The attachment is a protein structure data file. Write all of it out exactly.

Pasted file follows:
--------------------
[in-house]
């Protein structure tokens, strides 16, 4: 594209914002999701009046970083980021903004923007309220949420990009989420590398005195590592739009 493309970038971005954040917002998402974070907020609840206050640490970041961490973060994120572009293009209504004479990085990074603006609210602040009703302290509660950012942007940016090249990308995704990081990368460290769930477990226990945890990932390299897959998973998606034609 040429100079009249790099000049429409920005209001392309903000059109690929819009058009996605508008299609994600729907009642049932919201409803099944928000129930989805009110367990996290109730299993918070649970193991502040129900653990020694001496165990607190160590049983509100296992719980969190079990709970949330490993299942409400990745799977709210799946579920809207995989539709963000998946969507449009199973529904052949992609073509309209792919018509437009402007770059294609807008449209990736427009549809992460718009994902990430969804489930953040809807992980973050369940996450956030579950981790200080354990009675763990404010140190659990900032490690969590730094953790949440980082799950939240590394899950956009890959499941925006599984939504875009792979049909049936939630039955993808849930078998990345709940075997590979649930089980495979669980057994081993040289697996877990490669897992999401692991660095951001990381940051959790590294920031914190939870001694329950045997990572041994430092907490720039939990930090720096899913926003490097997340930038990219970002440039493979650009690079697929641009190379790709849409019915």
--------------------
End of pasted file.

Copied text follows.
[in-house]
């Protein structure tokens, strides 16, 4: 594209914002999701009046970083980021903004923007309220949420990009989420590398005195590592739009 493309970038971005954040917002998402974070907020609840206050640490970041961490973060994120572009293009209504004479990085990074603006609210602040009703302290509660950012942007940016090249990308995704990081990368460290769930477990226990945890990932390299897959998973998606034609 040429100079009249790099000049429409920005209001392309903000059109690929819009058009996605508008299609994600729907009642049932919201409803099944928000129930989805009110367990996290109730299993918070649970193991502040129900653990020694001496165990607190160590049983509100296992719980969190079990709970949330490993299942409400990745799977709210799946579920809207995989539709963000998946969507449009199973529904052949992609073509309209792919018509437009402007770059294609807008449209990736427009549809992460718009994902990430969804489930953040809807992980973050369940996450956030579950981790200080354990009675763990404010140190659990900032490690969590730094953790949440980082799950939240590394899950956009890959499941925006599984939504875009792979049909049936939630039955993808849930078998990345709940075997590979649930089980495979669980057994081993040289697996877990490669897992999401692991660095951001990381940051959790590294920031914190939870001694329950045997990572041994430092907490720039939990930090720096899913926003490097997340930038990219970002440039493979650009690079697929641009190379790709849409019915």